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5 Ideas for Profiting from a Positive End User Experience

End User Experience

Learn 5 Ideas for Profiting from a Positive End User Experience

The 4th annual Texas Technologyfalse

April 2013

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End User Experience

Learn 5 Ideas for Profiting from a Positive End User Experience

The 4th annual Texas Technology Summit has come and gone.  The topic for the event was "What is the IT Landscape going to look like in 5 years?" but honestly the majority of the people we spoke to spent more time talking about what was hurting their IT department, and the businesses they work for, today. 

For Whitehat, the Texas Technology Summit was a great event.  The response we received at the show tells me what we are talking about and doing is a real need in the market right now.   

Our Profiting from a Positive End User Experience” presentation struck a positive chord with the people we met.  You could see audience members nodding their heads in agreement as we talked about the issues we see on a regular basis in the field.    

monitoring and measuring end user experience in TexasThere are some companies out there that do not have the tools to see what is really happening in their Citrix/VMware environment.  We met with companies that have Support Desks under a heavy burden with heavy ticket loads. The overall message I got from talking to 200 or so people Wednesday was “We are short on time and staff, we have some problems that we do not understand, we have some short term fixes that works, but we need some resolution.  Our apps are more complex and we need more proactive it management”

You could hear the frustration in their voice as they talked about problems that were in the visibility gap between VMware and Citrix.  They were tired of the fact that their best solution to fix Citrix was to blow away the end users profile to temporarily fix the issues.  They have no proactive it managment, they know that they are no closer to fixing the underlying problem, and have no idea where to begin.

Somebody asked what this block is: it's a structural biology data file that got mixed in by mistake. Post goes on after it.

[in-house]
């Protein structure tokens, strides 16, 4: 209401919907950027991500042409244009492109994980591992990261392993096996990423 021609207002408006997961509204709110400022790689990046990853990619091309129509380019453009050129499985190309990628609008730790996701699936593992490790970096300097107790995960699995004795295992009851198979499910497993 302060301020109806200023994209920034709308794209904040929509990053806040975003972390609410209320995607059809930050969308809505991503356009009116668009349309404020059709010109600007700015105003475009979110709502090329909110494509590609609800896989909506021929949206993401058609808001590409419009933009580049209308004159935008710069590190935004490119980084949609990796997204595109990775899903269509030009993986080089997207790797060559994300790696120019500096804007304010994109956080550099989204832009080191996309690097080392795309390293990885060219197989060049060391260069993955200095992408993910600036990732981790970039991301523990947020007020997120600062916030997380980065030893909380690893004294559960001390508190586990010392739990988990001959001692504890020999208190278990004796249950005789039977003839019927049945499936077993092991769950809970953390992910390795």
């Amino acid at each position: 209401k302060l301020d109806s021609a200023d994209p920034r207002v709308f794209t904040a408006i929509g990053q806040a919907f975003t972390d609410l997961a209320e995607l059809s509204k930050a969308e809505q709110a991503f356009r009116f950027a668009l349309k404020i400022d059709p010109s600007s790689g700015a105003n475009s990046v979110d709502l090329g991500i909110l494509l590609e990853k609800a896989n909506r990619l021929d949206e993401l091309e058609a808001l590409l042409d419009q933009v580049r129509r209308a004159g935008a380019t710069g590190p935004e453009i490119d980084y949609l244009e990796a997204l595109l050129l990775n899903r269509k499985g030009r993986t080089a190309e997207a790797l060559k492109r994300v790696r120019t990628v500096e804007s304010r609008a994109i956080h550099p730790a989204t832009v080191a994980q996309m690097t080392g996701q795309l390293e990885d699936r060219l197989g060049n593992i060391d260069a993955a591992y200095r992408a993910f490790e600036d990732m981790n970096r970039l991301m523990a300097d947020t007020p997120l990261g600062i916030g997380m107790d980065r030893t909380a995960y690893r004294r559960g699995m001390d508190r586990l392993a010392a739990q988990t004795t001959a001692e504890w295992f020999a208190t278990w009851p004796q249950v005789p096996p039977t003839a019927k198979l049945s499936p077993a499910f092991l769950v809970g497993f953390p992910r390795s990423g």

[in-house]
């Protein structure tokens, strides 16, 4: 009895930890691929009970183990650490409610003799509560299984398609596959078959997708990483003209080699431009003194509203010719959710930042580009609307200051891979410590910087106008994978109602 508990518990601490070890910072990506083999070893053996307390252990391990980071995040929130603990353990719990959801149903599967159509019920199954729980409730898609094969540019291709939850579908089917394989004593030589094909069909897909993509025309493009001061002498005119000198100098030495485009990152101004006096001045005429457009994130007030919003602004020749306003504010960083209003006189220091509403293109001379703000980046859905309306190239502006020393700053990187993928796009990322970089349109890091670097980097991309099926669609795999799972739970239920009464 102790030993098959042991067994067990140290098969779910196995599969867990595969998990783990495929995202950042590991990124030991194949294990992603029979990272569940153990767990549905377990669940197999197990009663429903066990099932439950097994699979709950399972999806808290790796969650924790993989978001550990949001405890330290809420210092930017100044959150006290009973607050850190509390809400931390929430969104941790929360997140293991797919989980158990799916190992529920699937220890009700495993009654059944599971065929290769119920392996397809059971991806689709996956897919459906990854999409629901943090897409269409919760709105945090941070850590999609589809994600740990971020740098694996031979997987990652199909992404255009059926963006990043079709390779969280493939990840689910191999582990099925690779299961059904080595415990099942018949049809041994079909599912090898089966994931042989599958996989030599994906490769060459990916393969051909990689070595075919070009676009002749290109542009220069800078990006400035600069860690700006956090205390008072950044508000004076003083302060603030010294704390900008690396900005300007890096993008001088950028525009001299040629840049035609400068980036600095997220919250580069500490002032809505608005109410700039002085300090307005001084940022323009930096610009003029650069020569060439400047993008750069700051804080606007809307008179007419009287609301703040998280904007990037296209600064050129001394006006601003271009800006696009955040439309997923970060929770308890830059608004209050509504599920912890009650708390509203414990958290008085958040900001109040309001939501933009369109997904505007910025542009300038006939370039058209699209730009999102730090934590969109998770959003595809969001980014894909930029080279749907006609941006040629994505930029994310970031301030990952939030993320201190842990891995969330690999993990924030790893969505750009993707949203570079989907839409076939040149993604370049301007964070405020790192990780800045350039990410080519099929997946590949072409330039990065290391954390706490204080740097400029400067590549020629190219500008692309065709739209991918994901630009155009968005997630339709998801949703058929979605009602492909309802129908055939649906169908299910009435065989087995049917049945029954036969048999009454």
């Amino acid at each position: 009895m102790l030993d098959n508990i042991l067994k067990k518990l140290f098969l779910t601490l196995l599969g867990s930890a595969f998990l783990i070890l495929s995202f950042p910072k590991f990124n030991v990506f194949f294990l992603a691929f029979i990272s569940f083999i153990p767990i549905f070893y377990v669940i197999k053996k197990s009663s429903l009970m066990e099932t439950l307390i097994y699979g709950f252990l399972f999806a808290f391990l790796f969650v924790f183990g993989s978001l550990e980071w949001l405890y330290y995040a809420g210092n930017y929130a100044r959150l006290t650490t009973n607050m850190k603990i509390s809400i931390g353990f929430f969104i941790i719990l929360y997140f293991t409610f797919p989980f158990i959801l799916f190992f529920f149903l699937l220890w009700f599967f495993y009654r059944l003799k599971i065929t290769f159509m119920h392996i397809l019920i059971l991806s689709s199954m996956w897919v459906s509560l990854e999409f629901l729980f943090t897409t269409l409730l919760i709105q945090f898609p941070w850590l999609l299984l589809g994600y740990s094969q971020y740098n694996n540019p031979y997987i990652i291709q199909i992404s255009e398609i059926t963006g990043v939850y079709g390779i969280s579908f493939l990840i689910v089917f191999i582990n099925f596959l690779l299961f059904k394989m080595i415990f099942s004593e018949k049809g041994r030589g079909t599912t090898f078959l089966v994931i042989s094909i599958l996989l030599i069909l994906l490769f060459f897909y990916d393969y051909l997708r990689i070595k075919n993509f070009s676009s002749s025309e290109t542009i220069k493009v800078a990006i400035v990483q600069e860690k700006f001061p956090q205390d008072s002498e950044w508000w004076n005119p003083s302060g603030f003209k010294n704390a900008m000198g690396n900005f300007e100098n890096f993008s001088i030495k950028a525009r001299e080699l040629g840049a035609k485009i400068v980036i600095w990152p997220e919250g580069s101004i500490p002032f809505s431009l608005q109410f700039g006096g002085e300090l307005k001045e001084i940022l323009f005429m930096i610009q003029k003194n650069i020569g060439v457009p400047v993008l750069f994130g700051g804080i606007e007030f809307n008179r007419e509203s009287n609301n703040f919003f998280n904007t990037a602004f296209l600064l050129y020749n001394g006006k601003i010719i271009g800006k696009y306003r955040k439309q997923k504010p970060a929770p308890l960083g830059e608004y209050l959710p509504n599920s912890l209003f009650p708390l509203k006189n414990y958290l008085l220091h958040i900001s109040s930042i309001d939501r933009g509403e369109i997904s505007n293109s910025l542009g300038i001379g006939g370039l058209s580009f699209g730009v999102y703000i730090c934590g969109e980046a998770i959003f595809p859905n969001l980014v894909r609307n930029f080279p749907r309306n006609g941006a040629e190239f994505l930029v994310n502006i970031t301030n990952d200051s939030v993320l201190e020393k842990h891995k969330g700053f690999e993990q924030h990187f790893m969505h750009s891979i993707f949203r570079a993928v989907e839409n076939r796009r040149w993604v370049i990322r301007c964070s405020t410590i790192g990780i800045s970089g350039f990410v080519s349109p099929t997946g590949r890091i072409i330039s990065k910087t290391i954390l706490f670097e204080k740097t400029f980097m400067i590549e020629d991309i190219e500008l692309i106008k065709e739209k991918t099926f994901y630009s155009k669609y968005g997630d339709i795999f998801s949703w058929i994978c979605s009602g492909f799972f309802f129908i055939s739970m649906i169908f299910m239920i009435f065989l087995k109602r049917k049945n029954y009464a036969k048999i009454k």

We met with an IT Director of a municipality that is suffering from a case of what we call “NoTicket-it is.”  He has the exact opposite problem.  His end users complain to each other when they have performance problems (statistics say that an average end user will have an issue 8 times before calling the Support Desk unless the issue is critical) but do not open a ticket to get the issue addressed.

Instead the complaints travel via grapevine until business management confronts the CIO with news that their end users are not happy with the network environment.  The CIO checks with the Support Desk, finds no tickets, and frustration sets in.  NoTicket-it is.

How do you fix problems you can’t see?

We had one new customer before our presentation was even complete!

We tackled a lot of serious questions, like:

  • What is the quality of your company’s end user experience? 
  • How do you turn a reactive Support Desks flooded with tickets into a proactive Support Desk that can find and kill issues before end users open tickets?
  • How do you know to what extent your end user experience is impacting the business one way or the other? 
  • How do you define metrics to measure the end user experience?  
  • How much does the quality of your end user experience impact your brand, your revenue, your morale and your profit?
  • How do you find the spots where improving your end user experience could significantly move the needle?

Our collective experience in the virtualization/Citrix/VMware and Microsoft space brought us to the realization a long time ago that the ultimate metric that matters in any business is the End User Experience.  If you can measure, track, and keep the end user experience in check, then things like CPU utilization, RAM utilization, network latency, while still important, become secondary.

If you are wrestling with how to find profit (or savings) through improving your own end user experience and more proactive it management along the way, the take away is this:

  1. Look at what level your IT department is monitoring and measuring the network today.  If IT is just monitoring servers, storage, and network and doing event analysis, you do not have the tools to manage the end user experience today.
  2. To deliver proactive IT management that can identify and solve problems before end users know about them, you need tools that can capture the end user perspective and serve it up to your Support Desk in a meaningful way.
  3. The process to find profit or savings in your own environment begins by understanding what end users are actually doing with the systems and applications IT provides.
  4. Throw out that “align IT to the business” line from your vocabulary and understand IT is almost completely indistinguishable from the business itself in many cases.  IT people are just standing in a different silo than the rest of the company.
  5. We should care less about server up time and more about what the end users need to be most effective while the servers are up.

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